Establishing the cause of a crime is fundamental in developing preventative measures. However, law enforcers and criminologists are always confounded by the complex nature of crime especially when it comes to understanding the mindset of a criminal, socio-cultural disparities and changing times. In some cultures and social settings, activities which seem mundane such as alcohol consumption are criminalized in some cultures and societies. Additionally, time changes have seen activities that were criminalized decades ago have been decriminalized in the present era. This complexity in understanding crime has seen the development of various theories with the primary objective of understanding the motive behind the crimes and ultimately preventing and reducing crime levels. This paper will discuss the recent homicide case involving an army veteran who killed three women at a Yountville veterans’ center in California. This will be done with the view of establishing the context, correlates and theoretical grounding of the crime.
Brief Summary of the Crime
When Albert Wong was kicked out of Pathway Home, a veterans’ center in Yountville, California few would have imagined that he would return on 9 March 2018 and kill two executives and a psychologist before turning the gun on himself. An Iraq and Afghanistan wars veteran, Wong was honored for his services during the war with an Expert Marksmanship Badge. While he sought help for posttraumatic stress disorder at the center, unbeknown to many was the extent to which the war had traumatized him. Therefore, when the home’s clinical director Jennifer Golick expelled her from the program, it set off a chain of events which began with him slipping into the complex in the morning unnoticed while armed with a gun. He took the employees of the center including Mrs. Golick, Jennifer Gonzales Shushereba and Christine Loeber, clinical psychologist and executive director, respectively hostage. While he released the rest of the hostages, Wong refused to release the three women during a day-long hostage situation that soon turned tragic with their gruesome murder. He later committed suicide before the law enforcement officers could diffuse the situation (The Guardian n.pag).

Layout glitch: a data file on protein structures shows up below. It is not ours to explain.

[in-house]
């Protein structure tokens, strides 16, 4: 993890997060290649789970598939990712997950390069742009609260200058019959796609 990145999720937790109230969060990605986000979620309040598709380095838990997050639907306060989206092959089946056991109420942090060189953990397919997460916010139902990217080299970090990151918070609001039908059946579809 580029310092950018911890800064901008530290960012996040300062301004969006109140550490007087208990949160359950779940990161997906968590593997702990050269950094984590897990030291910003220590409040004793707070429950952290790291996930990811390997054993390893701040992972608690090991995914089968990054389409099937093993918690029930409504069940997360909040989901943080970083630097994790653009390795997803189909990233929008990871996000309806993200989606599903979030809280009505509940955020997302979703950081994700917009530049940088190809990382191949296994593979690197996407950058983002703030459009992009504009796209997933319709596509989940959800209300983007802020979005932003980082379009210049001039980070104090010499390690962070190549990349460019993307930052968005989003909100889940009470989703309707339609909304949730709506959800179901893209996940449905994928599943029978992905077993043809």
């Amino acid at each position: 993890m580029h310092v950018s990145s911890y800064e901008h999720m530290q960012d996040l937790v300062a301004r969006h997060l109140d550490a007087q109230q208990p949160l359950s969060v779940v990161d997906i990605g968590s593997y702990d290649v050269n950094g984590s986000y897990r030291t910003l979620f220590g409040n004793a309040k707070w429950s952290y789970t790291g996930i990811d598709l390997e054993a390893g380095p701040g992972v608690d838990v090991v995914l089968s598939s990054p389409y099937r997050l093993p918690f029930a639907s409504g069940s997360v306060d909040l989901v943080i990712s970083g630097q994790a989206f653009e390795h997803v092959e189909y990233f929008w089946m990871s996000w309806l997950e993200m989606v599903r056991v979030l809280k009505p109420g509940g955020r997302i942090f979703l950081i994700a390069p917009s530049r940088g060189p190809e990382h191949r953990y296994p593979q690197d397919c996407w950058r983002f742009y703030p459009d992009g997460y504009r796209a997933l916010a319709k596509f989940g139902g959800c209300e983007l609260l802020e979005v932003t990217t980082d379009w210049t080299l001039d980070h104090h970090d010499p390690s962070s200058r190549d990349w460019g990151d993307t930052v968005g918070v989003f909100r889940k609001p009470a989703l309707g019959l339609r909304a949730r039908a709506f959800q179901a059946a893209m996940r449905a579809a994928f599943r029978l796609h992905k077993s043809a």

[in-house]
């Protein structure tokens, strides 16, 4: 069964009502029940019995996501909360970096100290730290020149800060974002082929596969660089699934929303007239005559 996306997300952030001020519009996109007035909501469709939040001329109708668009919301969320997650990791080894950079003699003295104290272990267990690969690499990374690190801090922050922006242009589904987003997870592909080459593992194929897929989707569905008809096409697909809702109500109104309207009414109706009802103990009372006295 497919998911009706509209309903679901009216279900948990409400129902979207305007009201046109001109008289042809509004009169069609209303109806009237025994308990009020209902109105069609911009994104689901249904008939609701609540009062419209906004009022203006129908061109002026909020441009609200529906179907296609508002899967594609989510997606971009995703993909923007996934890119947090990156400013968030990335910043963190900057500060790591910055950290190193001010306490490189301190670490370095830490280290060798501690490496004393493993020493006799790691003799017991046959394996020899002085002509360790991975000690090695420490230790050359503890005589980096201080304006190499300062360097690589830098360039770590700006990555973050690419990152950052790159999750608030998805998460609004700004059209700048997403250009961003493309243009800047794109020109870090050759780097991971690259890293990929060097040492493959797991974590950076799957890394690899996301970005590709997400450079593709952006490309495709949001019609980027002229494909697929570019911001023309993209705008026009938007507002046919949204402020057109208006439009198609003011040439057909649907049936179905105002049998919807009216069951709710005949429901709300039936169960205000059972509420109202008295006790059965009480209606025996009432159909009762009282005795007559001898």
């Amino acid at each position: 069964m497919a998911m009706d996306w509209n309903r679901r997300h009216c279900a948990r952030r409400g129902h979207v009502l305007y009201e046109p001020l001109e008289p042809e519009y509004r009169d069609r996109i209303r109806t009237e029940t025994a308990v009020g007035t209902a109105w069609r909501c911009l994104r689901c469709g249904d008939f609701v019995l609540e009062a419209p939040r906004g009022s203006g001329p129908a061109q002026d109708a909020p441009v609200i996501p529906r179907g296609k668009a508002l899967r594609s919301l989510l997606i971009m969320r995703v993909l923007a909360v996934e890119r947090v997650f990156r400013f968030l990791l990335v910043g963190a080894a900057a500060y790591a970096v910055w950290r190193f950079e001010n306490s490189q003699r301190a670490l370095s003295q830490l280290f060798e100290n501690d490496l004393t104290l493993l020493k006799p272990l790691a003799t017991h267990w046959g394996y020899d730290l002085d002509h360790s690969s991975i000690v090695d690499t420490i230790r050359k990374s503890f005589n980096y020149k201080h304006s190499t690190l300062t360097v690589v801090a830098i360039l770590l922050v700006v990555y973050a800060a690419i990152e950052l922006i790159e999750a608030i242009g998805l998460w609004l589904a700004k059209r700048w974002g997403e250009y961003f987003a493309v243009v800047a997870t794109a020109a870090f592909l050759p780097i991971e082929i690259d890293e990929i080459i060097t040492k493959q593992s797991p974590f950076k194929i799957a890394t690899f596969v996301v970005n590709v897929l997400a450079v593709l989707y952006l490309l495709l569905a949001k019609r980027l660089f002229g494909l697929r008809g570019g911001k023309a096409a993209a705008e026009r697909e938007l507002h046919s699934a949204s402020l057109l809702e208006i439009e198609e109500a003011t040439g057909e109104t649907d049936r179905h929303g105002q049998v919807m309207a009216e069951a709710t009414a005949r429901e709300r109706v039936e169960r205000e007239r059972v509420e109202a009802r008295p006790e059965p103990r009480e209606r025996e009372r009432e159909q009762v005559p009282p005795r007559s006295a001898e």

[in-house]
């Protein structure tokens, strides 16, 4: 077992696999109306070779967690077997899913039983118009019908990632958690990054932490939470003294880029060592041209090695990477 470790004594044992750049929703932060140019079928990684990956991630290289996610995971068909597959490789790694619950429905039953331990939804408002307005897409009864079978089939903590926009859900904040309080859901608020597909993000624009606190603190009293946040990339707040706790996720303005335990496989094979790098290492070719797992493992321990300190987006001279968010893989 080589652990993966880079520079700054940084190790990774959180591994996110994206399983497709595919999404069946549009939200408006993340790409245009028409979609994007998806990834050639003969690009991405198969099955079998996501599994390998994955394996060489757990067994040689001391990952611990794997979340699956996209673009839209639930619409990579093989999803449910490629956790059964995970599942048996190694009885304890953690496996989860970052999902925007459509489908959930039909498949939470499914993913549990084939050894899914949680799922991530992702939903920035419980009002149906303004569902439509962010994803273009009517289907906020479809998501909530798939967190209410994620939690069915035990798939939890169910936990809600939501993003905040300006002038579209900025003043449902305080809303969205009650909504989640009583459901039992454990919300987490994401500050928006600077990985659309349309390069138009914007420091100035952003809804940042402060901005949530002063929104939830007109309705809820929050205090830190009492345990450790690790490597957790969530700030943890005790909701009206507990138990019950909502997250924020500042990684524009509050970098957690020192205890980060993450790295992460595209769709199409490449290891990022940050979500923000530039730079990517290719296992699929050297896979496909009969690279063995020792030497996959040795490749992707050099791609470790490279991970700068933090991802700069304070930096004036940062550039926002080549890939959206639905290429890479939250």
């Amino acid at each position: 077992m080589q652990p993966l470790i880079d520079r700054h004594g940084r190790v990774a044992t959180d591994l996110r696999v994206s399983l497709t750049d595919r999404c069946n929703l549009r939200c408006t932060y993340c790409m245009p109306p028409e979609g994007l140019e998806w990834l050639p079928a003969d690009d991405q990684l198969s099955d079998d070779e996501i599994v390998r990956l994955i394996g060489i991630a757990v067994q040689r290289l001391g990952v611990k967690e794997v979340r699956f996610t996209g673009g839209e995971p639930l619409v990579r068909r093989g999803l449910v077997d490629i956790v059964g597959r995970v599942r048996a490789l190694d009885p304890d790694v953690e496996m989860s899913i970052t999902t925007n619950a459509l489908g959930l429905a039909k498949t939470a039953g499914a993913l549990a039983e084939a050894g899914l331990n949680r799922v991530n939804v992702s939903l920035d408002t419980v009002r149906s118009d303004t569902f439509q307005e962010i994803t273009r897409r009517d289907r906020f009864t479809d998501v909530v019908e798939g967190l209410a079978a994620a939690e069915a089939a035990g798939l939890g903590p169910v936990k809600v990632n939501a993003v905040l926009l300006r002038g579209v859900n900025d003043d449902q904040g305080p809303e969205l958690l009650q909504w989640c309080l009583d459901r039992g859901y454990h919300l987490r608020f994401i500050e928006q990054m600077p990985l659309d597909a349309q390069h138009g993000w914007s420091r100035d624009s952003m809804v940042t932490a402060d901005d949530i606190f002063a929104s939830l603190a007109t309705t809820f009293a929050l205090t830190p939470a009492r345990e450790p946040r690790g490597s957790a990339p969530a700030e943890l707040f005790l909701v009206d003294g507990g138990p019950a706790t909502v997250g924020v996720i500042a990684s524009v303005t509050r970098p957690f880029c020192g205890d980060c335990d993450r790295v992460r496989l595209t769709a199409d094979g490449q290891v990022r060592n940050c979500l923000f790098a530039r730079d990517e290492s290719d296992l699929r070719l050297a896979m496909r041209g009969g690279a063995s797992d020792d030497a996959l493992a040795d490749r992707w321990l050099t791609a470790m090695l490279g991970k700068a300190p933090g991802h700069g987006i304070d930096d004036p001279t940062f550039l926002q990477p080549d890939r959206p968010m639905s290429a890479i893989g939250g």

As many sought to come to terms with the gruesome murder of the three women, one of whom was pregnant, those who knew Wong were shocked at his actions. While noting that the war traumatized him, her childhood guardian Cissy Sherr reiterated that Wong was calm and expressed hope that the posttraumatic stress program at the center would help him. Wong lost his father when he was young while his mother had help problems. He was therefore raised by a legal guardian (The Guardian n.pag).
Context of the Crime
Effective and accurate determination of the cause of death is a critical undertaking in any crime investigation. Using legal procedures and guidelines, the cause of death can be ruled as natural, suicide, homicide or accidental. In this case, the death of the three women is preliminarily considered as homicide. Albert Wong willfully took the lives of the three women with malice afterthought. While he initially took many employees at the facility hostage, he released most of them and remained with the three women one of whom expelled him out of the facility’s post-traumatic stress program. The remaining two women were the executives of the center. Therefore, the murders were pre-meditated and planned. While there was an elaborate effort to enter the facility, evade law enforcers and negotiators during hostage negotiation, he did not face the law. Albert Wong instead opted to willfully take his own life.